Dissenters are entitled to express their objections in other ways. When an event is “closed”, i.e., accessible only to members of a particular organization and/or the host’s invitees, dissent by non-attendees is limited to activity outside the event that does not impede access to the event or substantially interfere with communication inside. When an event is open, appropriate means of dissent depend on location and timing. The policies below offer more specific guidance.
Picketing and Distributing Literature
Picketing and protesting in an orderly way or distributing literature outside an event is acceptable unless it impedes access to the event or substantially interferes with communication inside the event. To facilitate both dissent and access to the event, Harvard Chan School may designate certain areas in close proximity to an event in which picketing or protest can occur. Distributing literature inside an open event is acceptable before the event is called to order and after the event is adjourned, but not during the speaking portion of the event.
Silent or Symbolic Protest
Displaying a sign, wearing symbolic clothing, gesturing, standing, or otherwise protesting noiselessly inside an event is acceptable unless that protest interferes with an audience’s view or prevents a speaker from effectively conveying their message. Therefore, signs, prolonged standing, and other activity likely to block the view of a speaker should be confined to the back of a room.
Responding vocally to a speaker, spontaneously and temporarily, is generally acceptable. However, chanting or making other sustained or repeated noise in a manner that substantially interferes with the speaker’s communication is not permitted, whether inside or outside an event.
Force or Violence
Using or threatening force or violence—such as assaulting a speaker or a member of an audience or interfering with the freedom of movement of a speaker or a member of an audience—is never permitted.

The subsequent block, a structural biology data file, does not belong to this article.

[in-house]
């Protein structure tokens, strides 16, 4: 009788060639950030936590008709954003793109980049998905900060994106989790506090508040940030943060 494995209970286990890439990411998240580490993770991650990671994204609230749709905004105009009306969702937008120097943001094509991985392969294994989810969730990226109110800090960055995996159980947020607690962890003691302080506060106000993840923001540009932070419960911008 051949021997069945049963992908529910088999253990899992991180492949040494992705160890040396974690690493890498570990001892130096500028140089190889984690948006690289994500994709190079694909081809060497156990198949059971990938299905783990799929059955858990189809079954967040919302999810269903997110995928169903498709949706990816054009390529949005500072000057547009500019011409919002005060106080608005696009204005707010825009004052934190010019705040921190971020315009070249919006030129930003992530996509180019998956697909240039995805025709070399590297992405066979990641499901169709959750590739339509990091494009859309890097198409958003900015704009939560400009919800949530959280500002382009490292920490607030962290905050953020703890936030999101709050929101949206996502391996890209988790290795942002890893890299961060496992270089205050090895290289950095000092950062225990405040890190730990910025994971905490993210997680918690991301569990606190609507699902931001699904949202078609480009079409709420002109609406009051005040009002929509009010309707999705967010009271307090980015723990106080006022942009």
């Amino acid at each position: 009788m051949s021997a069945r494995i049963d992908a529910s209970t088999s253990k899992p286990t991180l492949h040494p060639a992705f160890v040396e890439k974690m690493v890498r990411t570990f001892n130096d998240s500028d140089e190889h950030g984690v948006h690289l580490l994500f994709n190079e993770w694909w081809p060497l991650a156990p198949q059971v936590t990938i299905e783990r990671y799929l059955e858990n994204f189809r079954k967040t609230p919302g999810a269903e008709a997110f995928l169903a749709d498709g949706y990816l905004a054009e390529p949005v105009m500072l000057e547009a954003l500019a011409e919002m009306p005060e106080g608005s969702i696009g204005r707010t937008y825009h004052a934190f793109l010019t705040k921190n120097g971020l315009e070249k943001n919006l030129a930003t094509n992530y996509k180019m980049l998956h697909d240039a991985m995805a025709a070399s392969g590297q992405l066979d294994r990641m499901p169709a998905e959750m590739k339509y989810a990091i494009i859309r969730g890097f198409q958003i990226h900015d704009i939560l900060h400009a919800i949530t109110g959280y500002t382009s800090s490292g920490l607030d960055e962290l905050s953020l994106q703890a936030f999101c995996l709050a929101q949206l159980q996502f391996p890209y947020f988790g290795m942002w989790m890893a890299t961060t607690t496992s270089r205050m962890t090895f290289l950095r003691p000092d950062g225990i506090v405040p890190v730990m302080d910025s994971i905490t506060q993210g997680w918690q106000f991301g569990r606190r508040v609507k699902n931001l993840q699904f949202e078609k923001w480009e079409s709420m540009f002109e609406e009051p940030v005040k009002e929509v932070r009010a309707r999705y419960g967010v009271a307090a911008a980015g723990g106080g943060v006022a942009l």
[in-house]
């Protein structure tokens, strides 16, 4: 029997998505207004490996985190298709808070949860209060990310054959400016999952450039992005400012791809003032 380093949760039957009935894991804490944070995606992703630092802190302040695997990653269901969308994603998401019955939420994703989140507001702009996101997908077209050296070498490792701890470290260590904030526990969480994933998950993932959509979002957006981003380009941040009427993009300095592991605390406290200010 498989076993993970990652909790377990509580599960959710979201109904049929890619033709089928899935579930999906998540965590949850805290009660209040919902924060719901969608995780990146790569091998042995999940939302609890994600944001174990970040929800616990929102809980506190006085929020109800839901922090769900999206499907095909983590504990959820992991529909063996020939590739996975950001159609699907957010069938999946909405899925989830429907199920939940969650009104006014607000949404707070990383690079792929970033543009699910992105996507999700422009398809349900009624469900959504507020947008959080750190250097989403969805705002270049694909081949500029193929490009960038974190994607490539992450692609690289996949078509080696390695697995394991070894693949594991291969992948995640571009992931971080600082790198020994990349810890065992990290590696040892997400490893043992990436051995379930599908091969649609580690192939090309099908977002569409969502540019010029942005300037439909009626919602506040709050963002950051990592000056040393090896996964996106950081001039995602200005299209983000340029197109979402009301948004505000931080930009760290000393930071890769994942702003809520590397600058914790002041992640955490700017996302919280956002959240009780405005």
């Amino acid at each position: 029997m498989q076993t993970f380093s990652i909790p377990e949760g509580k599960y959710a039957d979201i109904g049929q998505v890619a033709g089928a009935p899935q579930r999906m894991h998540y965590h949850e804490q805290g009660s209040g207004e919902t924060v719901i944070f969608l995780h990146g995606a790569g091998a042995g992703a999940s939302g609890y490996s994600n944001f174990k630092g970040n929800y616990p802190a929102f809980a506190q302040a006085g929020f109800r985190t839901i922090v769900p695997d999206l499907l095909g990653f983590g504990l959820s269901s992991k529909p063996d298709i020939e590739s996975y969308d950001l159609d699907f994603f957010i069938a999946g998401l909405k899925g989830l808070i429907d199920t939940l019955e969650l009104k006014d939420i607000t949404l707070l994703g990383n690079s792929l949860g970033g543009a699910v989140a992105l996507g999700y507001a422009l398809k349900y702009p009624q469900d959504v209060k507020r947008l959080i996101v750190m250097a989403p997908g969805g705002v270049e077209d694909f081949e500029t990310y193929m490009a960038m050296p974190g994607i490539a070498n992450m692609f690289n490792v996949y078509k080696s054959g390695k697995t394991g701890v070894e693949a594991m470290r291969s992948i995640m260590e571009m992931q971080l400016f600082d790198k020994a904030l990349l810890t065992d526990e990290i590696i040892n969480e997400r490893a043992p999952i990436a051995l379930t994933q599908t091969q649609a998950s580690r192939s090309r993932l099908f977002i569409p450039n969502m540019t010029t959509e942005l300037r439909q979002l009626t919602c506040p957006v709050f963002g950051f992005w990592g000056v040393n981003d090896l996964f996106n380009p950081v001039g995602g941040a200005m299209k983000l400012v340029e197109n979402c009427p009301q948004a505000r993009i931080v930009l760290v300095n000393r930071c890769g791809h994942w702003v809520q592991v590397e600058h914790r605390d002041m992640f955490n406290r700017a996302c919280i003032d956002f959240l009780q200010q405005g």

Responsibility of an Audience and Host
Both the audience and the host (including the host organization) must respect the right to dissent. For example, audience members should not attempt to remove signs that are not blocking the view of a speaker or shout down a questioner before a question has reasonably been finished. Anyone who substantially interferes with acceptable dissent is violating these guidelines as much as a dissenter who violates the rights of a speaker or audience.
Questions from Audience and Moderator Role
If the format of an event—as decided ahead of time with any guest speakers—includes open Q&A, the Harvard Chan School requests that event organizers arrange, as best as possible, for a neutral and skilled moderator, so as to encourage a balanced set of questions or points of view from the audience.
Harvard Chan School may determine that open and civil discussion at an event requires the use of a moderator and may designate a moderator in consultation with the host. A moderator will generally be a member of the faculty or administration of Harvard Chan School or Harvard University. Decisions at the event about how to balance the rights of a speaker with the rights of dissenters will be made by the moderator or other officials designated by Harvard Chan School or Harvard University. Failure to comply with requests by these moderators or other officials would be a violation of these guidelines.
Moderators are encouraged to think in advance about how they might respond to disruptive situations. Here are some examples of such responses:
- “We’ve invited [speaker name] here to speak on an important topic. You may not agree with their views, but they deserve the opportunity to deliver their remarks uninterrupted.”
- “This Q&A period is not an opportunity for you to share your views at length. If you have a question, please ask it and sit down so others can have a turn.”
- “I’d like to remind those who are protesting about our school policies on free expression: You have the right to register a protest, but invited speakers also have the right to share their views. [Speaker name] must be allowed to deliver their remarks without substantial interference.”
- “While you have the right to protest, our speaker also has the right to share their views, and the audience deserves a chance to see and hear this presentation. I’m going to ask you to please hold your signs quietly in the back or exit the room.”
- “I’m going to ask security to clear the room of protestors who are interrupting this session.”
Violations of Policies on Protest and Dissent
Any violations of these guidelines by Harvard Chan School students would represent violations of the student Code of Conduct and the violators would be subject to appropriate disciplinary action. Any violations of the guidelines by staff members, faculty members, speakers, or other audience members would also be grounds for appropriate disciplinary action.